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Small towns need 30 year plan for rejuvenation - Chamber president

News

Ciara Galvin

A 30-year planning strategy for towns such as Claremorris, Ballinrobe and Ballyhaunis needs to be drafted sooner rather than later, according to Claremorris Chamber of Commerce President Jimmy Flynn.
Mr Flynn was responding to an announcement from Housing Minister Eoghan Murphy about business owners creating homes in empty units over their shops without needing planning permission.
This idea of creating living spaces above businesses in small towns is one that Flynn has supported and spoke to The Mayo News about in 2015.
He believes however, that along with relaxing planning to allow this, other planning legislation must be relaxed and a plan must be put in place for small towns.
Claremorris Chamber of Commerce has written to various Ministers of Finance over the years requesting an extension of the Urban Renewal Scheme.
“We want it extended to all smaller towns … an architect should be appointed to the municipal district for a 30-year plan,” said Flynn, who runs Flynn’s Pharmacy in Claremorris.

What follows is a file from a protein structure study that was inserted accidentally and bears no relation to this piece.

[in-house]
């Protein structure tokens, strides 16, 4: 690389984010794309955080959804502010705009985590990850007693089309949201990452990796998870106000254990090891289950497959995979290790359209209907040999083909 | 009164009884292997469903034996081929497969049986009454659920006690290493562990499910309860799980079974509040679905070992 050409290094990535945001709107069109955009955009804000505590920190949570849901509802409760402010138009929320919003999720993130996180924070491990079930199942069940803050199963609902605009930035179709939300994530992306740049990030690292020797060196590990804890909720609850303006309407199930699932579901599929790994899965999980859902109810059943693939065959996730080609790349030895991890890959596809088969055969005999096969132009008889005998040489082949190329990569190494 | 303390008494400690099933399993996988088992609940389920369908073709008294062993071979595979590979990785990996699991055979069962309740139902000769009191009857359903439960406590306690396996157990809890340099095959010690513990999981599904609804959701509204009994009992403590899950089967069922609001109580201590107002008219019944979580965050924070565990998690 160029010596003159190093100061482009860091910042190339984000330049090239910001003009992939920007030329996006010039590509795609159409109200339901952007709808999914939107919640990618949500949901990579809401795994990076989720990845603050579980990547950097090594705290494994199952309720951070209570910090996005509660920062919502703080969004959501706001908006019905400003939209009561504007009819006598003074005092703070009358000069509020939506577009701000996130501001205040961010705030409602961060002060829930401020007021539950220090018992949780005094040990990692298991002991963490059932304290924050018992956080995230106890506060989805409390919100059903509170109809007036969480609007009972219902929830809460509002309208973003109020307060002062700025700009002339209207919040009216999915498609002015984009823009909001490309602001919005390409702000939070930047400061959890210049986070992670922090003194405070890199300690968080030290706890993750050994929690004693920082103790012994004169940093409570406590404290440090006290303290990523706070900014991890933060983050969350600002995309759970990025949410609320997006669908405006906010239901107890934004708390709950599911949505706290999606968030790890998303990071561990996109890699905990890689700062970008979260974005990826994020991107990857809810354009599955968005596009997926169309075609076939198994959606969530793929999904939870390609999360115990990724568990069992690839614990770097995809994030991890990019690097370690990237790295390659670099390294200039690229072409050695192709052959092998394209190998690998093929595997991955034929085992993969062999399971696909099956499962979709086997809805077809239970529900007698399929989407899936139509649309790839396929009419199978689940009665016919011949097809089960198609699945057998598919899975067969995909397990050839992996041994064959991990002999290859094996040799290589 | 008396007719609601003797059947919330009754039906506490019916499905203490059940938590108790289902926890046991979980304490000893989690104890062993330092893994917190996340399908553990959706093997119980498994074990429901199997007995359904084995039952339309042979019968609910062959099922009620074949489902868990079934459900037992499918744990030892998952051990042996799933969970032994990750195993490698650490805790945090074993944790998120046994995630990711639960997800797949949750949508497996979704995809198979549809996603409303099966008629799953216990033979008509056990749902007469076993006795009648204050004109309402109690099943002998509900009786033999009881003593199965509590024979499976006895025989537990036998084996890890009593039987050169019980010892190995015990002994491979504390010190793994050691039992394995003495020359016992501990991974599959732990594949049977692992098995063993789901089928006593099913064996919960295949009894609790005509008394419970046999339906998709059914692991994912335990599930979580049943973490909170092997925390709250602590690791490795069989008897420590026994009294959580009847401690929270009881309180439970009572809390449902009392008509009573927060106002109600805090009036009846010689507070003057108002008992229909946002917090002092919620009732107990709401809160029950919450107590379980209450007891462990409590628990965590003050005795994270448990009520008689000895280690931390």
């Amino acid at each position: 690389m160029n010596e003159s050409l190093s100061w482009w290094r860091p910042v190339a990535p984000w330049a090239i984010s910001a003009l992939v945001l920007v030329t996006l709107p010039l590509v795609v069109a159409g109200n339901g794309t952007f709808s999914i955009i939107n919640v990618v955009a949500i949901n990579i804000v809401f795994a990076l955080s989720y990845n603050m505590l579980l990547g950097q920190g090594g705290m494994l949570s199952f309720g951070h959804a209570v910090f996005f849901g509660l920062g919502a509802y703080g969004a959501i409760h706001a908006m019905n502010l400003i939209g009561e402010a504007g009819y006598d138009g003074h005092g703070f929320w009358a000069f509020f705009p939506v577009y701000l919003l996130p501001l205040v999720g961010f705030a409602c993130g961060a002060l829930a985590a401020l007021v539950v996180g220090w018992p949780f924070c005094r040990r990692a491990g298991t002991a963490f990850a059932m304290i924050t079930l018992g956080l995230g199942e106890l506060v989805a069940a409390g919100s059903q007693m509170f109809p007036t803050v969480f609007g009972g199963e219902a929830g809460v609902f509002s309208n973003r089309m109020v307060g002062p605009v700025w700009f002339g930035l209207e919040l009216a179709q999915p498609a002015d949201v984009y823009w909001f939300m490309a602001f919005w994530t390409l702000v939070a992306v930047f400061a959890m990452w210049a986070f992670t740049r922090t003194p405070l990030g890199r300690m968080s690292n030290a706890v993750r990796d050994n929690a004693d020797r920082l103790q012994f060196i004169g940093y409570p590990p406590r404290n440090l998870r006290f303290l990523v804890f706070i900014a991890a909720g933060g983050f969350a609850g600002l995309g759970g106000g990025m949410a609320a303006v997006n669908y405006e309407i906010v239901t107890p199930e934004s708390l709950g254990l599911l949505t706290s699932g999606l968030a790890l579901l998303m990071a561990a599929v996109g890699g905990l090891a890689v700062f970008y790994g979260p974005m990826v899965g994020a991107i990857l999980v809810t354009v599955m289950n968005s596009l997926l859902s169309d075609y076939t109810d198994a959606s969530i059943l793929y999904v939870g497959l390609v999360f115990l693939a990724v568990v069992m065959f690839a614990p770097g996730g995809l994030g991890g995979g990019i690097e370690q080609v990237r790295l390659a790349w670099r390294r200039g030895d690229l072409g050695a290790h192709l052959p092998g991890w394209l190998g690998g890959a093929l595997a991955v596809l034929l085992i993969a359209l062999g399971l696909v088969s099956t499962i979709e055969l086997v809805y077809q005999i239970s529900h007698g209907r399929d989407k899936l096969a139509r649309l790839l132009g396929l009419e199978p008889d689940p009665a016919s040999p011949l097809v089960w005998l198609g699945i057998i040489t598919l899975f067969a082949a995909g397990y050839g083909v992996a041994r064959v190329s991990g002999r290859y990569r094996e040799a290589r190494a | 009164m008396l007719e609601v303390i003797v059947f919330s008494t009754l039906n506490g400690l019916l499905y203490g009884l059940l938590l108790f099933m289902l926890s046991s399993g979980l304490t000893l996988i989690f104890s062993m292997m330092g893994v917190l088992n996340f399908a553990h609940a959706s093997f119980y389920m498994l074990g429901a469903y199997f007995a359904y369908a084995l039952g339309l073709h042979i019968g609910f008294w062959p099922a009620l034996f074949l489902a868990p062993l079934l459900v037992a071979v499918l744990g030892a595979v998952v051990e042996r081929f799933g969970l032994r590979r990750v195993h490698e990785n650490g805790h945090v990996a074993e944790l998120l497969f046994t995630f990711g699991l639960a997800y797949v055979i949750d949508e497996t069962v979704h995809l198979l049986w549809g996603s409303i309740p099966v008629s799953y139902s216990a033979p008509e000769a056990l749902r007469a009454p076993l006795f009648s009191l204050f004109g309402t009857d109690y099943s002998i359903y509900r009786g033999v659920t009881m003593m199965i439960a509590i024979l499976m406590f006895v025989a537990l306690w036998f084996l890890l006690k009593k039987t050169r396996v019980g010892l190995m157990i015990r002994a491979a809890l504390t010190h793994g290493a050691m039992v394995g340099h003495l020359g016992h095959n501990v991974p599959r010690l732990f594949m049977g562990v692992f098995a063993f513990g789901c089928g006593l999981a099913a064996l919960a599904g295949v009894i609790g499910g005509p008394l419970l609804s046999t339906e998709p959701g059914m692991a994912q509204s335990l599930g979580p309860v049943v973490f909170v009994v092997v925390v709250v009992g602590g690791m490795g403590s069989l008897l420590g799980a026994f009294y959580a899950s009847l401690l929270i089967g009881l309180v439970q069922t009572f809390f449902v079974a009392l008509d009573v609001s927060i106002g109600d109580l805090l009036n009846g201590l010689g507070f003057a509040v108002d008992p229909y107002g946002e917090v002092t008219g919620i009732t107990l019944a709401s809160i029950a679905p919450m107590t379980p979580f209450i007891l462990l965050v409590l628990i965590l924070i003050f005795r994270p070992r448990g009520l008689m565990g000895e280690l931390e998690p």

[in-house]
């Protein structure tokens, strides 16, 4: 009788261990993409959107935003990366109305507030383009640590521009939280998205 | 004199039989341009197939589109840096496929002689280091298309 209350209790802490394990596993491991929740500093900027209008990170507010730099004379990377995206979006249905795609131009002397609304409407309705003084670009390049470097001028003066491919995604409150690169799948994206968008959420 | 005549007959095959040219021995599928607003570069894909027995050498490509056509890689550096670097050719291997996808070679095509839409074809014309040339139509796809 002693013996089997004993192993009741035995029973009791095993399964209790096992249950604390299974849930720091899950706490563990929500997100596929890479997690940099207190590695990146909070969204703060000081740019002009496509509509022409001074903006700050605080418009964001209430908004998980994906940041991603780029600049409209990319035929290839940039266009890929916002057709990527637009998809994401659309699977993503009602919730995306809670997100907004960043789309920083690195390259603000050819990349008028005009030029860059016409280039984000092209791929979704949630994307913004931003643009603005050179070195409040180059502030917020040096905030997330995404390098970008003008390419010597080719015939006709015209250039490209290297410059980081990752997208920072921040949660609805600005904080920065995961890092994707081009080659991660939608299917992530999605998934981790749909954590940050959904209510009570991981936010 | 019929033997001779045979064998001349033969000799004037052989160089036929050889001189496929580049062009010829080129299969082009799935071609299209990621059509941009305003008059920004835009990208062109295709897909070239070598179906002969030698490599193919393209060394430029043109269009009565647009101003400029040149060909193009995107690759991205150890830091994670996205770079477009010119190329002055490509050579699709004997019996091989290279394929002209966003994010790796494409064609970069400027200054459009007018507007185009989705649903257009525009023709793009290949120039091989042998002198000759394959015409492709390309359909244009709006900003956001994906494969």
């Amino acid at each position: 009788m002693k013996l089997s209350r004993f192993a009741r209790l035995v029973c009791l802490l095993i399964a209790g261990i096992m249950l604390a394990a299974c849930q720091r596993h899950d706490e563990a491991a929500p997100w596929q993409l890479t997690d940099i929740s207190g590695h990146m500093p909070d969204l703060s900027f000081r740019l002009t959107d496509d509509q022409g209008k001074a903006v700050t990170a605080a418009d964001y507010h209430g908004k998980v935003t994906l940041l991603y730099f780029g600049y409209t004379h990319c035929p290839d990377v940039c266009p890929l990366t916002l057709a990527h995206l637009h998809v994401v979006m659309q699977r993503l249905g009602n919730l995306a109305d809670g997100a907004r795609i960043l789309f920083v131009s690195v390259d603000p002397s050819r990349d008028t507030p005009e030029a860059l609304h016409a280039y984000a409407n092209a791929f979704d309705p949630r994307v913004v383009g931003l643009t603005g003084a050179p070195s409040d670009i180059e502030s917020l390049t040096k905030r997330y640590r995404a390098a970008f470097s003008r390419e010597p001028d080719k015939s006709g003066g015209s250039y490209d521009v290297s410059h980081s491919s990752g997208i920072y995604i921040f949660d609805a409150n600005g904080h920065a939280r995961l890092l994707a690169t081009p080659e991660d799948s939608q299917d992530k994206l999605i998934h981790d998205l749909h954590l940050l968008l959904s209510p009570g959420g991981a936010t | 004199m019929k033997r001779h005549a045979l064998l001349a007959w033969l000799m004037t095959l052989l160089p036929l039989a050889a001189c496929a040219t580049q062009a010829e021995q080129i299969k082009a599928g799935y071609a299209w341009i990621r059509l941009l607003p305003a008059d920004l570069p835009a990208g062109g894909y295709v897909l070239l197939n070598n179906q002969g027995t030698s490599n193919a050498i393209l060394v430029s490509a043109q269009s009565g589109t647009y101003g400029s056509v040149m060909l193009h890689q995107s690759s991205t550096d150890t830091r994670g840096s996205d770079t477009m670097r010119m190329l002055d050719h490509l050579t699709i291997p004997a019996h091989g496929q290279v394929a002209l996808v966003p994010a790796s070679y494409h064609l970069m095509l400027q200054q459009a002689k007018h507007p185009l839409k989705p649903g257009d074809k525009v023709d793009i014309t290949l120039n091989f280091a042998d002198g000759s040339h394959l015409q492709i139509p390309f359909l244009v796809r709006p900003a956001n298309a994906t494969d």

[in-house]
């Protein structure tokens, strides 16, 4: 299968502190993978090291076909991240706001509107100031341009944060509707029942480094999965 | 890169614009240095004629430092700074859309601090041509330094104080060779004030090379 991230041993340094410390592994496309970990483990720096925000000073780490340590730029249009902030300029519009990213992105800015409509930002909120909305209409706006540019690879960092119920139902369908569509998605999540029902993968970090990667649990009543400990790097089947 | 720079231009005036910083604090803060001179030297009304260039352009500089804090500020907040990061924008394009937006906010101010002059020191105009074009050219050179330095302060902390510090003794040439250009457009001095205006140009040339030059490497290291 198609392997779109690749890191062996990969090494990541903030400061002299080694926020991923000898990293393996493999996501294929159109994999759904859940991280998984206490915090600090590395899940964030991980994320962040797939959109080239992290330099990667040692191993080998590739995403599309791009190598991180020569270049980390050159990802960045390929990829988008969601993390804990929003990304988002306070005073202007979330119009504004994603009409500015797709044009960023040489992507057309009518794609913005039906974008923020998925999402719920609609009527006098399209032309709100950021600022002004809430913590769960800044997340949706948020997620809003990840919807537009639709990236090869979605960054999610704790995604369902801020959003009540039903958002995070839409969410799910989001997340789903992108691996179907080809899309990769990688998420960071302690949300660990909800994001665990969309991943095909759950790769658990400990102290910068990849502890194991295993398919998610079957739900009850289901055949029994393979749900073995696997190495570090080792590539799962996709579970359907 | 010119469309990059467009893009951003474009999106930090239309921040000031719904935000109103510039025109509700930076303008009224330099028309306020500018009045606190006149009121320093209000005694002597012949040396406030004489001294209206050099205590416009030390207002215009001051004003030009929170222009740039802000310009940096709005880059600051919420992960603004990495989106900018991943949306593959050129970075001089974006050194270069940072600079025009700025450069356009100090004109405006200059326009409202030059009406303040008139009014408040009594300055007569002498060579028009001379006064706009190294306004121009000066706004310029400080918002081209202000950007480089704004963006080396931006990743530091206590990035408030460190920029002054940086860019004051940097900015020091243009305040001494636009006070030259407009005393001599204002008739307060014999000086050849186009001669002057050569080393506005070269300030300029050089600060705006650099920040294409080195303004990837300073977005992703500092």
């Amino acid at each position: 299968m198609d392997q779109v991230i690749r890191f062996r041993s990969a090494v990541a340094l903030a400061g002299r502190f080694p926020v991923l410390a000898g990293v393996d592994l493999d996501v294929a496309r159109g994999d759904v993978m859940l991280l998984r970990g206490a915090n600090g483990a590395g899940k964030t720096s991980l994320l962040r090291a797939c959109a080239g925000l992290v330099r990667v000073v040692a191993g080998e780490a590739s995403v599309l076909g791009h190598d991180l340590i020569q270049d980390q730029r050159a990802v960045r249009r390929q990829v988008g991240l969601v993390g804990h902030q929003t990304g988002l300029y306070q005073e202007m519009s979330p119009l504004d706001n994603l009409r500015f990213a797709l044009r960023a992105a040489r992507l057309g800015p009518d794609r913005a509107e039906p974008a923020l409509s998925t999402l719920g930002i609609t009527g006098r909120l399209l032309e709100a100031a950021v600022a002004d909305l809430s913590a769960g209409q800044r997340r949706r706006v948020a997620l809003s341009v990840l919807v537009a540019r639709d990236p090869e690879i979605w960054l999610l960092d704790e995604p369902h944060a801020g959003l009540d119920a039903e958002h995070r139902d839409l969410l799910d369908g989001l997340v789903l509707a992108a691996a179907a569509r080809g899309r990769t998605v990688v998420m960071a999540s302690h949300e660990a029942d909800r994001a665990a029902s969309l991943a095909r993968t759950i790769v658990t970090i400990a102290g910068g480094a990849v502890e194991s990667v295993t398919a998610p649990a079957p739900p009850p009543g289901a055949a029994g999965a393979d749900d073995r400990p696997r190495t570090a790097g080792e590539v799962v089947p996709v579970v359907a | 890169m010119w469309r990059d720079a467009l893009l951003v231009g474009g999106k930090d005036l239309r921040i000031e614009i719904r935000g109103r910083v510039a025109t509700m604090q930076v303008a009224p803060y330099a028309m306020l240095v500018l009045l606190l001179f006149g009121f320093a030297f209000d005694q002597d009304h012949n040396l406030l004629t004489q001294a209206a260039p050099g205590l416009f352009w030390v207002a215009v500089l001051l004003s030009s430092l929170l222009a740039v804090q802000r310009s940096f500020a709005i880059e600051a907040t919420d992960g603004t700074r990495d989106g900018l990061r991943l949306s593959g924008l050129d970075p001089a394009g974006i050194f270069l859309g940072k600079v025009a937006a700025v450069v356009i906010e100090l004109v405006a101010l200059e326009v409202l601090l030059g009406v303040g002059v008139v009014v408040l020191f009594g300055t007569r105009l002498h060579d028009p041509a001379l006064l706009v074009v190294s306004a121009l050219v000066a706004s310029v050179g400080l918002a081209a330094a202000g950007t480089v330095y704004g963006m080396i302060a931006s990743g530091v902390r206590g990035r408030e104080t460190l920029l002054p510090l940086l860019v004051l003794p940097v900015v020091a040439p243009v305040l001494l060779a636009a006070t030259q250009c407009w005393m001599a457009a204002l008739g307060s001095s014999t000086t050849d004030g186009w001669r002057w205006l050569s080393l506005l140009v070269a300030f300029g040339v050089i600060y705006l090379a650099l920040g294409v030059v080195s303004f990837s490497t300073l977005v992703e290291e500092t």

The business owner believes Minister Murphy needs to relax planning that is ‘throttling towns’.
“We don’t want all planning to be relaxed, but in 2011 and 2012 draconian policies were brought in which cannot facilitate rejuvenation.”

Imagination
Quality family spaces and incentives for rejuvenation are what is needed, according to Flynn, who believes that these family spaces can be created in town centres above businesses if it is done in an imaginitive way.
“I was brought up over a shop and a lot of my friends were,” said Flynn, adding that there was an opportunity for homeowners on the outskirts of town to move into town nearer amenities and services.
In relation to the rejuvenation of Ballinrobe, Emma Gill of Emma Gill Property Partners agrees that more units in Ballinrobe could be turned into living spaces.
“They absolutely could be converted into living spaces, spaces above vacant commercial units have been wasted. Regulations are the issue though, that’s when people find it difficult. I welcome the news that planning for these types of projects will not be needed in the future,” said Ms Gill.
Ms Gill pointed out that in the capital, these spaces have to be utilised. “Why not in the south Mayo town?” she said.
“Dubliners have to go up. There are very few people actually living about units in Ballinrobe.”
Referencing projects from Dublin also, Mr Flynn believes a long-term plan is key.
“Imaginative thinking with vision is what’s needed. Malahide didn’t happen overnight; they came up with a 30 year plan … this can be done. We need to stop granting easy planning outside the town. Relax planning laws and create tax breaks and incentives for town regeneration.”

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